CASE REPORT | doi:10.20944/preprints202208.0165.v1
Subject: Medicine & Pharmacology, Clinical Neurology Keywords: neuralgia; earache; facial pain; neuropathic pain; geniculate neuralgia; nervus intermedius; otalgia; gabapentin
Online: 9 August 2022 (03:20:29 CEST)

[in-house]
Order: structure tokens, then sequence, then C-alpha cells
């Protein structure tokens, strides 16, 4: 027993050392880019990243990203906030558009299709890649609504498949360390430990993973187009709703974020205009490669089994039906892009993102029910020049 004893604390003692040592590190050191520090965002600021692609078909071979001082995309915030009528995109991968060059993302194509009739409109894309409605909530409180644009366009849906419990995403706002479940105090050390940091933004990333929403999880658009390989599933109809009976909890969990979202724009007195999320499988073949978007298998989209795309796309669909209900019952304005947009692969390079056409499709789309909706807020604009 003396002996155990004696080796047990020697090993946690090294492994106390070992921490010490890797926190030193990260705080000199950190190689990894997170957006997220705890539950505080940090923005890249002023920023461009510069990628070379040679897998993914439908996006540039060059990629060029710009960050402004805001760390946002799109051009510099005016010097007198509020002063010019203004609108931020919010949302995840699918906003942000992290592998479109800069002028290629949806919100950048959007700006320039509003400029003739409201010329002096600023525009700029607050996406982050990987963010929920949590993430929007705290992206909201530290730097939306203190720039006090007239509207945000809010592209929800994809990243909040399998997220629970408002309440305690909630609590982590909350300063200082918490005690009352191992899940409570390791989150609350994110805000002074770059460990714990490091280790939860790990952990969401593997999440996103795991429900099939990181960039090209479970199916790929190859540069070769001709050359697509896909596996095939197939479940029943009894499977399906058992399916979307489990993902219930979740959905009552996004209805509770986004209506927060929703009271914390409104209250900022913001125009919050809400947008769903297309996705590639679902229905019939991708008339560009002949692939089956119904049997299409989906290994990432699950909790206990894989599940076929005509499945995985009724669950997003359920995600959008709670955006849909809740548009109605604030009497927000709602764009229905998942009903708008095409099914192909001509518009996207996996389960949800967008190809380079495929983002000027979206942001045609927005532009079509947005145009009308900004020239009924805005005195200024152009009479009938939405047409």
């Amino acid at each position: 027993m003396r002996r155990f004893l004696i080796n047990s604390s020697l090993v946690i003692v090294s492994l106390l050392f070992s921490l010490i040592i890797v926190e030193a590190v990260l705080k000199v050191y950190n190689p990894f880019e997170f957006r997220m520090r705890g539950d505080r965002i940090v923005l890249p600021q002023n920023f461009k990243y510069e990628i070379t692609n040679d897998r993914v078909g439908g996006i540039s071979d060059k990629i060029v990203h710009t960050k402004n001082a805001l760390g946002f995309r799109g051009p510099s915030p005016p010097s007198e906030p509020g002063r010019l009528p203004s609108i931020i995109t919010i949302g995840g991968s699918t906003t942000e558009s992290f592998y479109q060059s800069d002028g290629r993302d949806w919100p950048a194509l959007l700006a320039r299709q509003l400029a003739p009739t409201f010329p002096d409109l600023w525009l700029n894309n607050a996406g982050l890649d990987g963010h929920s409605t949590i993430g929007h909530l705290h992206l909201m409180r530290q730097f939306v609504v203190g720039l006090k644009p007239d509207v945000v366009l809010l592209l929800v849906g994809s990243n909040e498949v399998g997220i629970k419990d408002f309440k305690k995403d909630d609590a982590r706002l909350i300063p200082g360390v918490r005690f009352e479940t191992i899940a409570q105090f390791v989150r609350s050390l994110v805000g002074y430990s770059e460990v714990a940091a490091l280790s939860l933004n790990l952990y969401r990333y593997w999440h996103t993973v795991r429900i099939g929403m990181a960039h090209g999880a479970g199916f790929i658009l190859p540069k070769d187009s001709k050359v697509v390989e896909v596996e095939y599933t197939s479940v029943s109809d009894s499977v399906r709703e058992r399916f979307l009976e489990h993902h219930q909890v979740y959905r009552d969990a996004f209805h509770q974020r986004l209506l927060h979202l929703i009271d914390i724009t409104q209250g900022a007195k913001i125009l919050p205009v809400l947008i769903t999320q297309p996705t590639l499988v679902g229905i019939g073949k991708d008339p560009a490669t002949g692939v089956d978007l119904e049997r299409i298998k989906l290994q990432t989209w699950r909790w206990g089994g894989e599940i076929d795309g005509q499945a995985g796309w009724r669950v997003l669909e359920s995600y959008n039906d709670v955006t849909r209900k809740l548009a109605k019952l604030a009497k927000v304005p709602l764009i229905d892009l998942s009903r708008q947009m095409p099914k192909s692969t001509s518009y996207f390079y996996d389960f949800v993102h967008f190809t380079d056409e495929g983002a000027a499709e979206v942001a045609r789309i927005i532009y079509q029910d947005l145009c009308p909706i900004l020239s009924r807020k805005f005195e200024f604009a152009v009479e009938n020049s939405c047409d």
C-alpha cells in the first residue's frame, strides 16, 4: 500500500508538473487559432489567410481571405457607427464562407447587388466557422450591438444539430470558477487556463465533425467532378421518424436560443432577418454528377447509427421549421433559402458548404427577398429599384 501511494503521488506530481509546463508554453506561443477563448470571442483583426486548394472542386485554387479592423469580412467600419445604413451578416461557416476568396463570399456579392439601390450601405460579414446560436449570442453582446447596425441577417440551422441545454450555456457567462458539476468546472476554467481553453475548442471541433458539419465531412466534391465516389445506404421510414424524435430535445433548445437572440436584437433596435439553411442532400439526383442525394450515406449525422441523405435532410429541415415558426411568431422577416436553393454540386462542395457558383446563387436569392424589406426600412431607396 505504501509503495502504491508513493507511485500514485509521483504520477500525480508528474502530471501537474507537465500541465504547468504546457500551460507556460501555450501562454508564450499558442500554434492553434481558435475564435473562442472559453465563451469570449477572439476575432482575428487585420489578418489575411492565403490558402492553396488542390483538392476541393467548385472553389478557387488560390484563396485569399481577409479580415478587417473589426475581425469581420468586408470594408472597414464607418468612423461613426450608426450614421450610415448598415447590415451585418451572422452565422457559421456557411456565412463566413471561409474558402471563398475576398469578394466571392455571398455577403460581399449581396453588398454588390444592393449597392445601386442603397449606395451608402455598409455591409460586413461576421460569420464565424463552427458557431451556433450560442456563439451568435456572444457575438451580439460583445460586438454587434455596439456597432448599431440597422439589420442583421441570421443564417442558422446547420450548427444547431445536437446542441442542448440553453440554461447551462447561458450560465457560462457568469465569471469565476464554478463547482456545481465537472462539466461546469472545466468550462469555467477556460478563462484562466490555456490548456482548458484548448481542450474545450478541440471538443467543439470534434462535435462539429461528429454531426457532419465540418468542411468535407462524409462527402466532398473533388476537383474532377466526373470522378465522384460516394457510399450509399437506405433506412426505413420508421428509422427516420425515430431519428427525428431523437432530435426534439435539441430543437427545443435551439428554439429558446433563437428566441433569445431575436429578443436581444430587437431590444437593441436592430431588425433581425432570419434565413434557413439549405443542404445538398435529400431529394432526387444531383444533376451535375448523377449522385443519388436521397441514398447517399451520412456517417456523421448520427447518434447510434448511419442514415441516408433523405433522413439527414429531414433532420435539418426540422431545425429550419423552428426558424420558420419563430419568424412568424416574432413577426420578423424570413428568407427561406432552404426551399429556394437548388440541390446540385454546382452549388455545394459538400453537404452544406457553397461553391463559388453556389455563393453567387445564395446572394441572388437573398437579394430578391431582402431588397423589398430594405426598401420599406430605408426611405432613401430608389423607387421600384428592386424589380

(1) Background: Painful nervus intermedius neuropathy (e.g., geniculate neuralgia) involves continuous or near-continuous pain affecting the distribution of the intermedius nerve(s). The diagnosis of this entity is challenging, particularly when the clinical and demographic features do not resemble the typical presentation of this condition. To the best of our knowledge, only three case reports have described the occurrence of nervus intermedius neuropathy in young patients. (2) Case Description: A 13-year-old female referred to the Orofacial Pain clinic with a complaint of pain located deep in the right ear and mastoid area. The pain was described as a constant throbbing and dull, with an intensity of 7/10 on numerical rating scale, characterized by superimposed brief paroxysms of severe sharp pain. The past treatments included ineffective pharmacological and irreversible surgical approaches. After a comprehensive evaluation, a diagnosis of idiopathic painful nervus intermedius neuropathy was given, which was successfully managed with the use of gabapentin. (3) Conclusions and Practical Implications: The diagnosis and treatment of neuropathic pain affecting the nervus intermedius can be challenging due to the complex nature of the sensory innervation of the ear. The diagnosis can be even more challenging in cases of atypical clinical and demographic presentations, which in turn may result in unsuccessful, unnecessary, and irreversible treatments. Multidisciplinary teams and constant knowledge update are fundamental to provide good quality of care to our patients and to not overlook any relevant signs or symptoms.